Yesterday I posted an article / product review combo that talked about what is coming down the pike with regard to 3D televisions that don’t require special glasses. Well take a look at this 3D digital camera, which - as we speak - the folks at Xilinx are currently demonstrating at their booth at the Consumer Electronics Show (www.cesweb.org)
Do you realize that the first public high-definition (HD) TV broadcast in the United States took place as long ago as 1996? At first there was so little HD content available that having an HD set really wasn’t worth it. Even when more and more channels started to provide HD content, I told myself that I was happy with my big old standard-resolution CRT TV. And then, only around a year ago as I pen these words, my wife wandered down to Best Buy and purchased a 46-inch HD TV, which meant that I had to upgrade our satellite TV service to HD (mutter mutter, grumble grumble).
Wow! What a difference! I love our new HD TV! Even when playing regular DVDs of old movies like “Meet Me in St. Louis” from 1944 featuring Judy Garland, my wife and I keep on spotting details we never saw before.
More recently, 3D television sets have started to appear. As far as I know, all of these also currently require you to wear special glasses – which is a pain – plus the amount of 3D content that is available is still extremely limited, but all of this is set to change. I’ve been told that it won’t be long before 3D HD TVs become available that don’t require the wearing of special glasses. Also, the Discovery Channel has committed to start recording everything in 3D in the very immediate future, and other channels are sure to follow.
In the meantime… I’ve just discovered that there are 3D cameras and display devices that are available today. In fact, I was recently introduced to the amazingly cool Aiptek 3D-HD High Definition 3D Camcorder, which is available from Amazon for $199.99. Check out This Video that I just posted on YouTube:
This little beauty (the camera, not my video) takes still images or videos. On the front are two cameras, each with a resolution of 640 x 720 pixels. Combined, this gives a resolution of 1280 x 720, which is why this camera is said to be high-definition (HD), although if the truth be told I think I would really class 1080 x 720 (or higher) for EACH camera as being HD … but maybe that’s really just quibbling on my part (what do you think?).
The Aiptek 3D-HD camcorder (front)
On the back there’s a 2.4-inch LCD preview screen that utilizes what the manufacturer refers to as “Parallax Barrier Technology” to provide a 3D display without the need for any special. You can watch footage in 3D live as you record it and also use the LCD for instant 3D playback.
The Aiptek 3D-HD camcorder (back)
A simple description of the way this works is that the “Parallax Barrier” – which looks like a transparent sheet located over the LCD screen – consists of a load of micro-optic lenses/prisms arranged in vertical columns. The first column of lenses/prisms – which is associated with the first column of pixels – slightly bends the light from those pixels and guides it to your left eye. The next column of lenses/prisms – which is associated with the second column of pixels – slightly bends the light from those pixels and guides it to your right eye. And so on and so forth.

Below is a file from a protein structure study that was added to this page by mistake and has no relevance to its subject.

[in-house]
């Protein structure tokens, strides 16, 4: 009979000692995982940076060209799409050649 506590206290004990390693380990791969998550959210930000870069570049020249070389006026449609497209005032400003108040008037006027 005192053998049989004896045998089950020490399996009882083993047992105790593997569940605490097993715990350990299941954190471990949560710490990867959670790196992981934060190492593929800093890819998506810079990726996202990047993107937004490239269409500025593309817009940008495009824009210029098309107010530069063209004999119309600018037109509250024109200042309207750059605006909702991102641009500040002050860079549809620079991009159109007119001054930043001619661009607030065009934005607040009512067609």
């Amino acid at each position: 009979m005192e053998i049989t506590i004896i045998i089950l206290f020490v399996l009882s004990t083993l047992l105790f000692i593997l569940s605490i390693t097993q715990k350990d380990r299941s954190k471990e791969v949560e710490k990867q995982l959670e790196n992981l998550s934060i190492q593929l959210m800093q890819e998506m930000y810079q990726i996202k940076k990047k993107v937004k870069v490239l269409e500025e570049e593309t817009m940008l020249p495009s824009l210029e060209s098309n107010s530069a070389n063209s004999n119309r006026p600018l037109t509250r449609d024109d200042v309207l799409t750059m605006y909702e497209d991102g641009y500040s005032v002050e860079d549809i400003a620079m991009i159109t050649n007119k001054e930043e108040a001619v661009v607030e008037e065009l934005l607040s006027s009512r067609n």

The camera records in the MP4 format, which is compatible out-of-the-box with most new 3D HDTVs. Also, if you have NVIDIA 3D Vision technology on your PC or laptop, you can capture, edit, and play back all of your 3D recordings using the state-of-the-art Active Shutter 3D Technology.
Also, the included software lets you convert your videos to the 3D "Anaglyph" format, which is the classic 3D technology that requires red-and-blue glasses. Once you've converted your videos or photos to this format using the software, you can simply use red-and-blue polarized glasses (a pair comes with the camera) to view your 3D creations on a standard HDTV or computer monitor.
But wait, there’s more, because there’s also an associated digital picture frame with an 8-inch LCD screen that displays photos and videos in 3D. This is the Aiptek Portable 3D Photo and Video Display
, which is available from Amazon for $179.
The Aiptek portable 3D photo and video display
So why am I waffling on about all of this here? Well, one reason is that it’s amazingly cool… and what more reason would I need? But the other reason is that I just discovered that both the camera and the photo display use a Xilinx Spartan FPGA to perform a massive amount of high-speed image-processing.
How good is this 3D camera? Well, just before I made the video above (earlier today as I pen these words) I took a few seconds of 3D video and showed it to one of the guys in the office and his immediate reaction was to practically shout: “Wow – that is really amazing!”
The reviews on Amazon are a mixed-bag. Some are extremely positive while others are a bit “so-so soup” type thing. For myself I’m really impressed, not the least that I know this is only a taste of things to come. Now I’ve seen this I believe it will be only a matter of time before every smart phone and computer and so on is 3D-enabled. I think we are poised on the brink of great things 3D-technology-wise, and I for one cannot wait!